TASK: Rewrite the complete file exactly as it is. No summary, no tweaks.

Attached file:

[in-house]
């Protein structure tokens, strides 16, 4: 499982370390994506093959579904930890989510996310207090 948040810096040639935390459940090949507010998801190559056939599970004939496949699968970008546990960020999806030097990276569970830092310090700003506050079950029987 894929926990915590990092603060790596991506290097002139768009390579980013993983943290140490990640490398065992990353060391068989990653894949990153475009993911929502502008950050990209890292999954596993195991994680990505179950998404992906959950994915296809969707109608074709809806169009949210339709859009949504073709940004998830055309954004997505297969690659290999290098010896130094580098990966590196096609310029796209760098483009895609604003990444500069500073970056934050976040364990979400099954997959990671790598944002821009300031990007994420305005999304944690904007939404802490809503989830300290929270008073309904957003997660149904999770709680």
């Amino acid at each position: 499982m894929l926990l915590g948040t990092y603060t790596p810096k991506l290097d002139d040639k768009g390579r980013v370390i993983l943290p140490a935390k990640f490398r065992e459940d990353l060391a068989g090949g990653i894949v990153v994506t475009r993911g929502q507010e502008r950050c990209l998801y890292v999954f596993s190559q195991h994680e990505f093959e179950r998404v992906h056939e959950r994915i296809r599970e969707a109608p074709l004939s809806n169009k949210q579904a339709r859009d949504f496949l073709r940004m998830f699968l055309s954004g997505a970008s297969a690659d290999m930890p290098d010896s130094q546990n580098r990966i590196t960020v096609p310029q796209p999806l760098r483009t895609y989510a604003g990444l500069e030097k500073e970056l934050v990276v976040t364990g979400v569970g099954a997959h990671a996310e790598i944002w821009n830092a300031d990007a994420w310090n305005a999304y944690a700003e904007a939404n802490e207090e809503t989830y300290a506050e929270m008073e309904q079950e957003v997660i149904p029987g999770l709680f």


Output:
[in-house]
């Protein structure tokens, strides 16, 4: 499982370390994506093959579904930890989510996310207090 948040810096040639935390459940090949507010998801190559056939599970004939496949699968970008546990960020999806030097990276569970830092310090700003506050079950029987 894929926990915590990092603060790596991506290097002139768009390579980013993983943290140490990640490398065992990353060391068989990653894949990153475009993911929502502008950050990209890292999954596993195991994680990505179950998404992906959950994915296809969707109608074709809806169009949210339709859009949504073709940004998830055309954004997505297969690659290999290098010896130094580098990966590196096609310029796209760098483009895609604003990444500069500073970056934050976040364990979400099954997959990671790598944002821009300031990007994420305005999304944690904007939404802490809503989830300290929270008073309904957003997660149904999770709680």
């Amino acid at each position: 499982m894929l926990l915590g948040t990092y603060t790596p810096k991506l290097d002139d040639k768009g390579r980013v370390i993983l943290p140490a935390k990640f490398r065992e459940d990353l060391a068989g090949g990653i894949v990153v994506t475009r993911g929502q507010e502008r950050c990209l998801y890292v999954f596993s190559q195991h994680e990505f093959e179950r998404v992906h056939e959950r994915i296809r599970e969707a109608p074709l004939s809806n169009k949210q579904a339709r859009d949504f496949l073709r940004m998830f699968l055309s954004g997505a970008s297969a690659d290999m930890p290098d010896s130094q546990n580098r990966i590196t960020v096609p310029q796209p999806l760098r483009t895609y989510a604003g990444l500069e030097k500073e970056l934050v990276v976040t364990g979400v569970g099954a997959h990671a996310e790598i944002w821009n830092a300031d990007a994420w310090n305005a999304y944690a700003e904007a939404n802490e207090e809503t989830y300290a506050e929270m008073e309904q079950e957003v997660i149904p029987g999770l709680f």